Undergraduate assignments good enough to publish

Author: Arts and Letters


Passionate opponents of grade inflation often sniff that an “A” should be given only to essays worthy of publication.

Even by that exacting standard, six undergraduate students enrolled in Professor Luc Reydams’ international law course at the University of Notre Dame deserve the coveted mark. Assigned to write reviews of recent books on international relations, all of them have had their work accepted by prestigious journals in the field.

While generous in praising his talented students, Reydams, an assistant professional specialist in the Department of Political Science and fellow in Notre Dame’s Kroc Institute, deserves no little credit as well.

“My experience is that the format of the assignment, a book review, is capable of bringing out the best in some students as it allows them to draw on other courses of their undergraduate education while working with a well delineated source,” he said.

Reydmans presented his students with seven recent books from which to choose, requiring them to write a critical review relating a particular work to other class readings, case studies, or even other undergraduate courses.

“I was struck by the quality of the completed assignments, and I contacted journals with a view to possible publication of the best reviews,” he said. “This semester I guided the students through the submission-revision-editing process. The final balance is extraordinary and speaks to the quality of our international relations program.”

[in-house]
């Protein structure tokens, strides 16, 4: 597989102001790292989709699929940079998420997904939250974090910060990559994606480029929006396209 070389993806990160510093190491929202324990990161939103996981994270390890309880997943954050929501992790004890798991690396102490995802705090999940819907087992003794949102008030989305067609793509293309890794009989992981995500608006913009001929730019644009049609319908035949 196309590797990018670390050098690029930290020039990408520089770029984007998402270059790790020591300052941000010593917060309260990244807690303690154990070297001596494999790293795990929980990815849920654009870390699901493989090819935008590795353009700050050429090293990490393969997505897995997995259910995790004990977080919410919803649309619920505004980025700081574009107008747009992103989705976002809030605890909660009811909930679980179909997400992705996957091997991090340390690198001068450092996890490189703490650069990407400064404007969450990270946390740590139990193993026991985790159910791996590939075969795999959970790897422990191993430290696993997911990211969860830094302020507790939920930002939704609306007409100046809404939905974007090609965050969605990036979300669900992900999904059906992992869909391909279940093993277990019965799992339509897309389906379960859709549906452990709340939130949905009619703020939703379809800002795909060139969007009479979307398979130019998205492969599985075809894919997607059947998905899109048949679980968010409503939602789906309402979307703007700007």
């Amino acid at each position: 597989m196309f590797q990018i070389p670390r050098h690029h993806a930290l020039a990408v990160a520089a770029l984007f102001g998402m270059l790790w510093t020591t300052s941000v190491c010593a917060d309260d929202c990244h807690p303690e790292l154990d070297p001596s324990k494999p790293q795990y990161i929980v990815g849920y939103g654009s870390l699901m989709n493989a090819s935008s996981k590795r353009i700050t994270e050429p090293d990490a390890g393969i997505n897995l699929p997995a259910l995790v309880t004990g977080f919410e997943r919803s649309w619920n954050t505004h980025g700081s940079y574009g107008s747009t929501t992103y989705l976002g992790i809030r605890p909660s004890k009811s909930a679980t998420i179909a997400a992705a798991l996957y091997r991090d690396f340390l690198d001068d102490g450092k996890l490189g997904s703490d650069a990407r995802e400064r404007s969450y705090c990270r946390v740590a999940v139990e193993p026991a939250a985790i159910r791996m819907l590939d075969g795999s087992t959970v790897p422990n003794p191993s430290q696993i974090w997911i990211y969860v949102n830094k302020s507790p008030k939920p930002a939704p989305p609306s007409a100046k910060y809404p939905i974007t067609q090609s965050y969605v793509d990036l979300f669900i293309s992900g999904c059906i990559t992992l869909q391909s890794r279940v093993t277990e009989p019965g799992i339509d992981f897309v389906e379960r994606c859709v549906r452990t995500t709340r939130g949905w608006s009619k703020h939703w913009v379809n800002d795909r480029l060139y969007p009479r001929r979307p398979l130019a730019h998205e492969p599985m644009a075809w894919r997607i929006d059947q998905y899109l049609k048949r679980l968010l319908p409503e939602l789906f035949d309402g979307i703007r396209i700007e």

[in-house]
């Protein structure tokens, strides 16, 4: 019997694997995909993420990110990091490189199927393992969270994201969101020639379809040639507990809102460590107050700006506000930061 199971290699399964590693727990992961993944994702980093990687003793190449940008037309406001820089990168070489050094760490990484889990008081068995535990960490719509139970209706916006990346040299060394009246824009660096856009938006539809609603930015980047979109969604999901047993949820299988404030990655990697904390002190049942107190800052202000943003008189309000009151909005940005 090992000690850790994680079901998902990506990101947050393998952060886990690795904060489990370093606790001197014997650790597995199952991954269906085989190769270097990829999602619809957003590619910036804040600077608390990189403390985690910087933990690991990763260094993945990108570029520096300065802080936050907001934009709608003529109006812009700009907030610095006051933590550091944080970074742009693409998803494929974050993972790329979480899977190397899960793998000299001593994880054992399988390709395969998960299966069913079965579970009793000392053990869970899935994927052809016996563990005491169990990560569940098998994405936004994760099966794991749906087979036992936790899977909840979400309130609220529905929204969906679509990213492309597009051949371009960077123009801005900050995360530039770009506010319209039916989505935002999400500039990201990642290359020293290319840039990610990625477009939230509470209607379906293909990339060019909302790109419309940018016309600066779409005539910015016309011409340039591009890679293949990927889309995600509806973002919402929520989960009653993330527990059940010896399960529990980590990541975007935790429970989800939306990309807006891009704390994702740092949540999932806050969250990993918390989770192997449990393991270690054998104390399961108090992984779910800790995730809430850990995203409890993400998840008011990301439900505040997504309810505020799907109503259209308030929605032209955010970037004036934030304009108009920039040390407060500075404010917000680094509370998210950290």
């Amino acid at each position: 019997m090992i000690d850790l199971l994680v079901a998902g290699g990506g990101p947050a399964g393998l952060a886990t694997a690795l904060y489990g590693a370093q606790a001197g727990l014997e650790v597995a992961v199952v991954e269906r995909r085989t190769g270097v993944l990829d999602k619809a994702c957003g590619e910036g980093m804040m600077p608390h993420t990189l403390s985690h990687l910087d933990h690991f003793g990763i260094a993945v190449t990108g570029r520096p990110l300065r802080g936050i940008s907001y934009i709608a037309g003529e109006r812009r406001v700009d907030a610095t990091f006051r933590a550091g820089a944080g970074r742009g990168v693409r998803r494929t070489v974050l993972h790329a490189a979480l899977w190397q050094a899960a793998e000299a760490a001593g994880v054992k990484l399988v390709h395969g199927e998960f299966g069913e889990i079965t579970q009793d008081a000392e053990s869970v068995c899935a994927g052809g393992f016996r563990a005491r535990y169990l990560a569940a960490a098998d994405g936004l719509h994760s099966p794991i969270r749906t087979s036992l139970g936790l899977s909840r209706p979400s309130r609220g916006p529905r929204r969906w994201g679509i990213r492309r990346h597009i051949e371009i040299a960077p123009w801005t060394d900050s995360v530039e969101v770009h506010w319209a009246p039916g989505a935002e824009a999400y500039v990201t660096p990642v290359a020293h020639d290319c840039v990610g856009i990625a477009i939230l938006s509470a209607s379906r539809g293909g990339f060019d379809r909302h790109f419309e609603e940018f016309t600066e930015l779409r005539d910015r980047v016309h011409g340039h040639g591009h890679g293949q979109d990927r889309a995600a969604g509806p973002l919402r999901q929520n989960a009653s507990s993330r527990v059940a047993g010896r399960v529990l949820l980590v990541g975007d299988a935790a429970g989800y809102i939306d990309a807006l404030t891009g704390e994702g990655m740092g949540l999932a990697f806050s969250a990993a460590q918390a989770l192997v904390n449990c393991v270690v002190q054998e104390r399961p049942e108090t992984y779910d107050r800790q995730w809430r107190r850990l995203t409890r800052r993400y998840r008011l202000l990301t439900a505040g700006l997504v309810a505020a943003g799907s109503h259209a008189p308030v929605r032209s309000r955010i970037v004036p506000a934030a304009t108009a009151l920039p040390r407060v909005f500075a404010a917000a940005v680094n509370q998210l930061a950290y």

Whatever grades the students may have received, their editorial achievements are remarkable:

A review written by junior Paul Mower, of Nicole Deller’s “Rule of Power or Rule of Law? An Assessment of U.S. Policies and Actions Regarding Security-Related Treaties” has been accepted by the Journal of Conflict and Security Law.

A review of “The International Criminal Court: A Global Civil Society Achievement” by Marlies Glasius, written by non-degree-seeking student Arnaud Druelle, has been accepted by Criminal Law Forum.

Reviews of “The Limits of International Law” by Jack Goldsmith and Eric Posner, written by junior Catherine Kent and freshman Tim Tryniecki were accepted by the Journal of International Law and International Relations and the International Community Law Review, respectively.

A review written by senior Caitlin May, of “Disarming Iraq,” by Hans Blix, was accepted by the Journal of Conflict and Security Law.

A review written by senior Will McAuliffe, of Jeremy Rabkin’s “The Case for Sovereignty: Why the World Should Welcome American Independence” was accepted by the International Organizations Law Review.

Reydams earned degrees in law and in political and administrative sciences from Katholieke Universiteit Leuven and Universit Catholique de Louvain. He practiced law in Brussels, Belgium, before coming to Notre Dame to earn two law degrees through the University’s Center for Civil and Human Rights. His book “Universal Jurisdiction: International and Municipal Legal Perspectives” was published in 2003 by Oxford University Press.

Contact: Luc Reydams at 574-631 6954 or reydams.1@nd.edu

Originally published by Michael O. Garvey at newsinfo.nd.edu on May 15, 2007.